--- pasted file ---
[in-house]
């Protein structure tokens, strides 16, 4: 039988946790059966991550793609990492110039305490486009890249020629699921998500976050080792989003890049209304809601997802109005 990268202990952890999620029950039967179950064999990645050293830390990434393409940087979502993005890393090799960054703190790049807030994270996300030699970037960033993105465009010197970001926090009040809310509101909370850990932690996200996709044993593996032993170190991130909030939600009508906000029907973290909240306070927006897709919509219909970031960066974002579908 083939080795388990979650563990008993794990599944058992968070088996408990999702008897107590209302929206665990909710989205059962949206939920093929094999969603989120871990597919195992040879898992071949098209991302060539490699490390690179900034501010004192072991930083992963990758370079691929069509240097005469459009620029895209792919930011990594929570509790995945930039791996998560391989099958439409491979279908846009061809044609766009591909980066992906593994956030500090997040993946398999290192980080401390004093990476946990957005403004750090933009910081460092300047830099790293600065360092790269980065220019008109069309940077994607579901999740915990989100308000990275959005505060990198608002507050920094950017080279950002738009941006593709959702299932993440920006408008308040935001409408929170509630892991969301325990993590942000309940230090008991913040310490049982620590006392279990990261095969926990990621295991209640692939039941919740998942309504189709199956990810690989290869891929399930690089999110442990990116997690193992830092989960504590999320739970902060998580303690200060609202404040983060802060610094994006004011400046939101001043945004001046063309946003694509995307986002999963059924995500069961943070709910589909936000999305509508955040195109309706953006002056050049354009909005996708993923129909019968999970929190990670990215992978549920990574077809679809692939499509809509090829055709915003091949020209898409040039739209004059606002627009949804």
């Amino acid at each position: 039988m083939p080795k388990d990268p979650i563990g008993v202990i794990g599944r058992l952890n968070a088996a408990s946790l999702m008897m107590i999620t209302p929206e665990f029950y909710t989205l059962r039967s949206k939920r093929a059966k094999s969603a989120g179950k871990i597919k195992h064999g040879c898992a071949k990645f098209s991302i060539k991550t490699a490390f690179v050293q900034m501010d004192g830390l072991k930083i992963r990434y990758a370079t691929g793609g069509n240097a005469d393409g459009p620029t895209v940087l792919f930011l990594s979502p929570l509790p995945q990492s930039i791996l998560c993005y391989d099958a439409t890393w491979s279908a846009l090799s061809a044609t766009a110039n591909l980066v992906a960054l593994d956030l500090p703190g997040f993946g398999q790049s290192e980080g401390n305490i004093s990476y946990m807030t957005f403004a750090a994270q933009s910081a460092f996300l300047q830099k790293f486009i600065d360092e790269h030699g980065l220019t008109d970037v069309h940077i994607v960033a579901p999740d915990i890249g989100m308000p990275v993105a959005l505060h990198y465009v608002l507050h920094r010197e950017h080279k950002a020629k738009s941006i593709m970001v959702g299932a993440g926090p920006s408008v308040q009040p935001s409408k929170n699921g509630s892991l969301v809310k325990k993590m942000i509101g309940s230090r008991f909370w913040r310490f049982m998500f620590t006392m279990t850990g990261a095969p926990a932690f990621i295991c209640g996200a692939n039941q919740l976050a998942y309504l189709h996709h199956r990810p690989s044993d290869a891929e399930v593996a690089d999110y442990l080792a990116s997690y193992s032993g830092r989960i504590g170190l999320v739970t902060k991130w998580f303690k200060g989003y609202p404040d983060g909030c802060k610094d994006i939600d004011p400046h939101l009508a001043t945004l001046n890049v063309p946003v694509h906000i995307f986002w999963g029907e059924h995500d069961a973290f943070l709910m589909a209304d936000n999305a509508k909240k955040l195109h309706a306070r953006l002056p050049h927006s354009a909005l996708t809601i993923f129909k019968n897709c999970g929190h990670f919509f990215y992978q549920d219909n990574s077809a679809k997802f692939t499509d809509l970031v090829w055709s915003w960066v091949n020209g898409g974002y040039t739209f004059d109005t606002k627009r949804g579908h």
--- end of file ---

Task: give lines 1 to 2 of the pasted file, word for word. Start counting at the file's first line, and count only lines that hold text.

[in-house]
């Protein structure tokens, strides 16, 4: 039988946790059966991550793609990492110039305490486009890249020629699921998500976050080792989003890049209304809601997802109005 990268202990952890999620029950039967179950064999990645050293830390990434393409940087979502993005890393090799960054703190790049807030994270996300030699970037960033993105465009010197970001926090009040809310509101909370850990932690996200996709044993593996032993170190991130909030939600009508906000029907973290909240306070927006897709919509219909970031960066974002579908 083939080795388990979650563990008993794990599944058992968070088996408990999702008897107590209302929206665990909710989205059962949206939920093929094999969603989120871990597919195992040879898992071949098209991302060539490699490390690179900034501010004192072991930083992963990758370079691929069509240097005469459009620029895209792919930011990594929570509790995945930039791996998560391989099958439409491979279908846009061809044609766009591909980066992906593994956030500090997040993946398999290192980080401390004093990476946990957005403004750090933009910081460092300047830099790293600065360092790269980065220019008109069309940077994607579901999740915990989100308000990275959005505060990198608002507050920094950017080279950002738009941006593709959702299932993440920006408008308040935001409408929170509630892991969301325990993590942000309940230090008991913040310490049982620590006392279990990261095969926990990621295991209640692939039941919740998942309504189709199956990810690989290869891929399930690089999110442990990116997690193992830092989960504590999320739970902060998580303690200060609202404040983060802060610094994006004011400046939101001043945004001046063309946003694509995307986002999963059924995500069961943070709910589909936000999305509508955040195109309706953006002056050049354009909005996708993923129909019968999970929190990670990215992978549920990574077809679809692939499509809509090829055709915003091949020209898409040039739209004059606002627009949804």